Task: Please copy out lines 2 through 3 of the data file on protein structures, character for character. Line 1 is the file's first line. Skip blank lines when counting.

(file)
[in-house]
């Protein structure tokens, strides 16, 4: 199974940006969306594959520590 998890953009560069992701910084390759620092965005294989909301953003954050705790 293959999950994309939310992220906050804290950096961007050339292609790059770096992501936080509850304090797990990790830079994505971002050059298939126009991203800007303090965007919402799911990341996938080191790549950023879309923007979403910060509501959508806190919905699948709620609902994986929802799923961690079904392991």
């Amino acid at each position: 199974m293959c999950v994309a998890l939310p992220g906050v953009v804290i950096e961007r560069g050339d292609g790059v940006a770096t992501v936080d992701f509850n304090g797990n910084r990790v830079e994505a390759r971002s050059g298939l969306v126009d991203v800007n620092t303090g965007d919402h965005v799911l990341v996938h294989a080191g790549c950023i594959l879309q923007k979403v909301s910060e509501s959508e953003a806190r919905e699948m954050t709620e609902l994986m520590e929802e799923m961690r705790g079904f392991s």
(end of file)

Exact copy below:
């Protein structure tokens, strides 16, 4: 199974940006969306594959520590 998890953009560069992701910084390759620092965005294989909301953003954050705790 293959999950994309939310992220906050804290950096961007050339292609790059770096992501936080509850304090797990990790830079994505971002050059298939126009991203800007303090965007919402799911990341996938080191790549950023879309923007979403910060509501959508806190919905699948709620609902994986929802799923961690079904392991």
């Amino acid at each position: 199974m293959c999950v994309a998890l939310p992220g906050v953009v804290i950096e961007r560069g050339d292609g790059v940006a770096t992501v936080d992701f509850n304090g797990n910084r990790v830079e994505a390759r971002s050059g298939l969306v126009d991203v800007n620092t303090g965007d919402h965005v799911l990341v996938h294989a080191g790549c950023i594959l879309q923007k979403v909301s910060e509501s959508e953003a806190r919905e699948m954050t709620e609902l994986m520590e929802e799923m961690r705790g079904f392991s």